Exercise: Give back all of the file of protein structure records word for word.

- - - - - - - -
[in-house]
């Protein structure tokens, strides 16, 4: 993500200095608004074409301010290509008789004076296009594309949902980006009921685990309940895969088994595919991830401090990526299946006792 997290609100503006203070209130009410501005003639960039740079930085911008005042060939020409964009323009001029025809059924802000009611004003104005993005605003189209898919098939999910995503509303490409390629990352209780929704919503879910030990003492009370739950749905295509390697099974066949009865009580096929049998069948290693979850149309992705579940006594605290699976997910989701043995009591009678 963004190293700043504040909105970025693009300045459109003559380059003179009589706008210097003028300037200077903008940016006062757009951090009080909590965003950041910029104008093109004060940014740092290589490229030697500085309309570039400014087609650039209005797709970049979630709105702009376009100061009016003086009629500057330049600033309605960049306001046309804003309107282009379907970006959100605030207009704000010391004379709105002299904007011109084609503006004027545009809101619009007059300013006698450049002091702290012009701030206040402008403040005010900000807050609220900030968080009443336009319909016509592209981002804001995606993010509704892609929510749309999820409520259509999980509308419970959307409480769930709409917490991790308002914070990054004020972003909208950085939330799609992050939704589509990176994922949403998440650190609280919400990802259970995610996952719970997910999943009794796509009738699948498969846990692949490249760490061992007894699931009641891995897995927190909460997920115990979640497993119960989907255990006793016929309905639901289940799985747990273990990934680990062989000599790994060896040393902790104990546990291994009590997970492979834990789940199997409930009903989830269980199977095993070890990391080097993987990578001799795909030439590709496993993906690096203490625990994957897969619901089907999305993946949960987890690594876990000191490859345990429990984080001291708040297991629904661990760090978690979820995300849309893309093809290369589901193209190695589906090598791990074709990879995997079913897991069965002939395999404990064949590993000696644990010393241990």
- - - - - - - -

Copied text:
[in-house]
């Protein structure tokens, strides 16, 4: 993500200095608004074409301010290509008789004076296009594309949902980006009921685990309940895969088994595919991830401090990526299946006792 997290609100503006203070209130009410501005003639960039740079930085911008005042060939020409964009323009001029025809059924802000009611004003104005993005605003189209898919098939999910995503509303490409390629990352209780929704919503879910030990003492009370739950749905295509390697099974066949009865009580096929049998069948290693979850149309992705579940006594605290699976997910989701043995009591009678 963004190293700043504040909105970025693009300045459109003559380059003179009589706008210097003028300037200077903008940016006062757009951090009080909590965003950041910029104008093109004060940014740092290589490229030697500085309309570039400014087609650039209005797709970049979630709105702009376009100061009016003086009629500057330049600033309605960049306001046309804003309107282009379907970006959100605030207009704000010391004379709105002299904007011109084609503006004027545009809101619009007059300013006698450049002091702290012009701030206040402008403040005010900000807050609220900030968080009443336009319909016509592209981002804001995606993010509704892609929510749309999820409520259509999980509308419970959307409480769930709409917490991790308002914070990054004020972003909208950085939330799609992050939704589509990176994922949403998440650190609280919400990802259970995610996952719970997910999943009794796509009738699948498969846990692949490249760490061992007894699931009641891995897995927190909460997920115990979640497993119960989907255990006793016929309905639901289940799985747990273990990934680990062989000599790994060896040393902790104990546990291994009590997970492979834990789940199997409930009903989830269980199977095993070890990391080097993987990578001799795909030439590709496993993906690096203490625990994957897969619901089907999305993946949960987890690594876990000191490859345990429990984080001291708040297991629904661990760090978690979820995300849309893309093809290369589901193209190695589906090598791990074709990879995997079913897991069965002939395999404990064949590993000696644990010393241990």